Perspective : Jan. 2022 Monthly Capital Markets Perspective

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The pandemic market rolls on

Clifford Stanton

Our second year with COVID-19 has come to an end, and with that, we close the books on another year of strong gains for most risk assets. That result is thanks in part due to the liquidity picture – roughly $24.5 trillion on the collective balance sheet of the G4 central banks1 – which has continued to provide an advantageous backdrop for capital markets. And while the U.S. Federal Reserve has announced its intentions to quicken the pace of its tapering efforts, less bond buying is still bond buying; it is still stimulative. The liquidity picture remains a positive for asset prices, and while that won’t change quickly, the bathtub stopper has been pulled. Fed funds futures are fully pricing in three rate hikes in the coming year, and there is currently a 76% chance that there could be four hikes, totaling 100 basis points.2

As for the economy, we enter 2022 with a robust job market. Through November, the U.S. added 6.1 million jobs during the year, the largest increase on record. Further, the unemployment rate stands at 4.2%, initial jobless claims recently hit a low not seen since 1969, and the number of job openings has eclipsed 11 million, which equates to about 1.5 job openings for each unemployed individual. Oh, and let’s not forget, 4.5 million people quit their jobs in November!3 If there is a more emphatic sign that workers are confident about their job prospects, I don’t know what that would be.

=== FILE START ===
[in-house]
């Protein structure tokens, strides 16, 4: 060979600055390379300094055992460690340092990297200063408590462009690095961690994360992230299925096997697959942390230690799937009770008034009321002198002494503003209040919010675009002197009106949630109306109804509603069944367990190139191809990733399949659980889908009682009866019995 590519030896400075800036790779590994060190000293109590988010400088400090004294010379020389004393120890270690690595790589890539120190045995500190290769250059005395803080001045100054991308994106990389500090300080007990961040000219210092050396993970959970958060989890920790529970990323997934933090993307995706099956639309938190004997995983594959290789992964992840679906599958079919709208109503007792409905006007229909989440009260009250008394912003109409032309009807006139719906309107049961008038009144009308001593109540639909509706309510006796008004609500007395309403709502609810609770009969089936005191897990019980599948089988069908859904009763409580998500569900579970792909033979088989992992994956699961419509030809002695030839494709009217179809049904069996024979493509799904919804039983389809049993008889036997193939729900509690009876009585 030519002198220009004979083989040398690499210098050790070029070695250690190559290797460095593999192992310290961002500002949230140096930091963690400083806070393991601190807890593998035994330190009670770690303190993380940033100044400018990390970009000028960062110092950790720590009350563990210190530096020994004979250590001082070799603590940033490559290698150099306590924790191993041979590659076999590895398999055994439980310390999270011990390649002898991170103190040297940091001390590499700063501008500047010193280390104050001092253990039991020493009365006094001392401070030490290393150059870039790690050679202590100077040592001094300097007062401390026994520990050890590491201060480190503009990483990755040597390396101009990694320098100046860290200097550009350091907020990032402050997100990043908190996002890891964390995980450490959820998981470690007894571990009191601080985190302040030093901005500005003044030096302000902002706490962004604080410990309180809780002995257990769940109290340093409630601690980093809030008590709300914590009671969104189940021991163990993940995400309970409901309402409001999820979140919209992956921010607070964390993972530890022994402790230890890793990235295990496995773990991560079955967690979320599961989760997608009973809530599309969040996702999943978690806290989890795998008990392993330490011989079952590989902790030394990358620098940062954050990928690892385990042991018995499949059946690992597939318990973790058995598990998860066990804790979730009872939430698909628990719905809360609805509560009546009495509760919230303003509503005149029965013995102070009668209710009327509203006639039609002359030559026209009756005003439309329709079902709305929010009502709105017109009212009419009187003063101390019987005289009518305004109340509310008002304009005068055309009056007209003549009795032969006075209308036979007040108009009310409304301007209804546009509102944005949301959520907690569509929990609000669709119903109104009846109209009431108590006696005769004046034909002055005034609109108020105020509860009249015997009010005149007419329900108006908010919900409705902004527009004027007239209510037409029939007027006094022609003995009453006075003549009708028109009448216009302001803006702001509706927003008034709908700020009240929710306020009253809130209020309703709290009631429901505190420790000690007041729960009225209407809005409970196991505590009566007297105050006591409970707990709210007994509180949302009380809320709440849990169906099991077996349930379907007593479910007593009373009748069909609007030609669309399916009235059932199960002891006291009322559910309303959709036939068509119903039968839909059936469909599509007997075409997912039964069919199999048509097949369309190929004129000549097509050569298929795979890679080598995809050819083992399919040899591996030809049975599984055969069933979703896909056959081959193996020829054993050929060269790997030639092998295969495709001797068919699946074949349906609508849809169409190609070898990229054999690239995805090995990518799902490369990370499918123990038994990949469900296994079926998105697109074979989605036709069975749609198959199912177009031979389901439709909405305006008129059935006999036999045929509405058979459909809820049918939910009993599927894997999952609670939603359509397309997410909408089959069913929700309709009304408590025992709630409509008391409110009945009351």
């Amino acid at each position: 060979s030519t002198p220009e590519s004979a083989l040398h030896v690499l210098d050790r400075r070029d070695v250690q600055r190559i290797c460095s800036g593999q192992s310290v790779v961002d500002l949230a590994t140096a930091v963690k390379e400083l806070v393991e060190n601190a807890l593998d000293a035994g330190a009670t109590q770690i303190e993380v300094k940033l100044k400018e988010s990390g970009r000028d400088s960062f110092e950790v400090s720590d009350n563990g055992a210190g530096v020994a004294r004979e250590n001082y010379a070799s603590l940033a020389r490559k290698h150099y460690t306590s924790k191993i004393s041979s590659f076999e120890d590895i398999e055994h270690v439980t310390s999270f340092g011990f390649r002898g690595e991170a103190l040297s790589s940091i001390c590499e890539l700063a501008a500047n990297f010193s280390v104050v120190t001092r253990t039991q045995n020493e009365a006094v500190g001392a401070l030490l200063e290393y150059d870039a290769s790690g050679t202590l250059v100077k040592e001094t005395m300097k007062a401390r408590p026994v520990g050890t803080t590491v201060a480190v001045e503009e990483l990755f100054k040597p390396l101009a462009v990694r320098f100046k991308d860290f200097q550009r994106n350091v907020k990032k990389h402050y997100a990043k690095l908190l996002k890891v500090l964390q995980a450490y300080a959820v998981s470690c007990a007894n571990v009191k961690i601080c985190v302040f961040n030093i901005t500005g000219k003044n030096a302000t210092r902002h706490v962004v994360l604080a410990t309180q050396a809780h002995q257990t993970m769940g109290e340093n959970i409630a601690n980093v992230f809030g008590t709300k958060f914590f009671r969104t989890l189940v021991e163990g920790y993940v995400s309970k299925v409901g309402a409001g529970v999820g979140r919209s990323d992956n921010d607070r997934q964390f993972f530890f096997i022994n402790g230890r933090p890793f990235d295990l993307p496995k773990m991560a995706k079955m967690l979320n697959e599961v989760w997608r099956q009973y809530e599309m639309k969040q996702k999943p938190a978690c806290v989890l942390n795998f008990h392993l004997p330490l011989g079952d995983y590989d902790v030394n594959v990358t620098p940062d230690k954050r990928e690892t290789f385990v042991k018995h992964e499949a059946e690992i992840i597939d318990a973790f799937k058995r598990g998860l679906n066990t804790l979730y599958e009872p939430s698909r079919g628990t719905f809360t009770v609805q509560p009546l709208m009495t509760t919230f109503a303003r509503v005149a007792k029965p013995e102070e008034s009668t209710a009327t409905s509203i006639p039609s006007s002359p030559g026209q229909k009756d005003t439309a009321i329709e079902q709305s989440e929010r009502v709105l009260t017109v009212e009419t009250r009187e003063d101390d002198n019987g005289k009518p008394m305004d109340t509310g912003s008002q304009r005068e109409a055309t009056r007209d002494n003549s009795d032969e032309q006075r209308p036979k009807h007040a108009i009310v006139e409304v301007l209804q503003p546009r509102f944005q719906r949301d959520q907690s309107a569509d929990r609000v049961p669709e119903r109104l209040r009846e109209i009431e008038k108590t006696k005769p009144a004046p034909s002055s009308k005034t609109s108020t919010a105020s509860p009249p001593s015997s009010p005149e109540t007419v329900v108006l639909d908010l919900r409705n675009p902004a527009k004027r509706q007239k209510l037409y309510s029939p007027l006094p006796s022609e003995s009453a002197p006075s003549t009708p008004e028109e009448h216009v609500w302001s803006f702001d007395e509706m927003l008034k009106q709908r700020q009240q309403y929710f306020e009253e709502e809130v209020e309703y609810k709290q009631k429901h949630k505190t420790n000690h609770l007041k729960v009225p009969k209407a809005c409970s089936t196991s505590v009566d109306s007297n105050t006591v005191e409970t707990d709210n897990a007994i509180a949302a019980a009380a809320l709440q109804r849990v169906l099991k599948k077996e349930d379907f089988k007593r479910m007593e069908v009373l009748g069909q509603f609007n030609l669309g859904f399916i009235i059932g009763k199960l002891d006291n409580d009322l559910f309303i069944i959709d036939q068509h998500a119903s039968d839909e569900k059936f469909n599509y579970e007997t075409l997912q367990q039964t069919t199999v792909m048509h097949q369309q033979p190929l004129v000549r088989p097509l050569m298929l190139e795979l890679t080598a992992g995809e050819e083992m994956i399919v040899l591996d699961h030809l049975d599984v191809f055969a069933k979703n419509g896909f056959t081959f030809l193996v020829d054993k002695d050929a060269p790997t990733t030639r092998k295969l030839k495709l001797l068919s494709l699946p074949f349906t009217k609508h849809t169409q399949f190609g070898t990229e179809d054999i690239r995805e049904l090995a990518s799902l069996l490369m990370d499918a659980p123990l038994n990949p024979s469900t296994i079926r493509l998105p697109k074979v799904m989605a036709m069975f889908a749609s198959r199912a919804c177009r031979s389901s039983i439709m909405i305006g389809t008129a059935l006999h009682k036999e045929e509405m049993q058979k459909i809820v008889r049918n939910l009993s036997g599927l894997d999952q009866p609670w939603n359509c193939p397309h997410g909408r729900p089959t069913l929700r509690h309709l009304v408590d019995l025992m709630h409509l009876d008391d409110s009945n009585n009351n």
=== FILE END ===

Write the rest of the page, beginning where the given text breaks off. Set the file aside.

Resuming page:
Overall economic growth has been solid as well, and while U.S. Real GDP (Gross Domestic Product) is expected to advance at a more modest pace next year, i.e., 3.9% vs. 5.6% estimated for 20214, if expectations are met, that would still be well above average since the Great Financial Crisis. Beyond 2022 however, the growth picture appears as if it will settle back into its pre-pandemic growth mode. That return to slow growth can be traced to, among other things, the fact that the U.S. population just grew at its slowest rate since our country’s founding, a mere 0.1%, according to the Census Bureau. Just 393,000 people were added to our total population in the year ending in July.

What happened in the markets in the fourth quarter?

  1. Equities: Another Ho-Hum, Double-Digit Quarter for the S&P

While REITs were the star of the quarter, returning 16.3%, the S&P 500® also turned in a solid performance, advancing by 11.0%. More importantly, or perhaps more impressively, the S&P capped its best three-year stretch since 1999, posting a cumulative return of just over 100%. The other equity categories that we model were not nearly as fortunate over the past three months, let alone the past three years. Small caps printed a respectable return of 5.6%, but still trailed their large cap brethren by a large margin, and outside of the U.S., the quarter wasn’t particularly kind to equities. The MSCI EAFE index only returned 2.7% in dollar terms, international small caps eked out a 7-basis point gain, and emerging markets lost 1.3% for the quarter.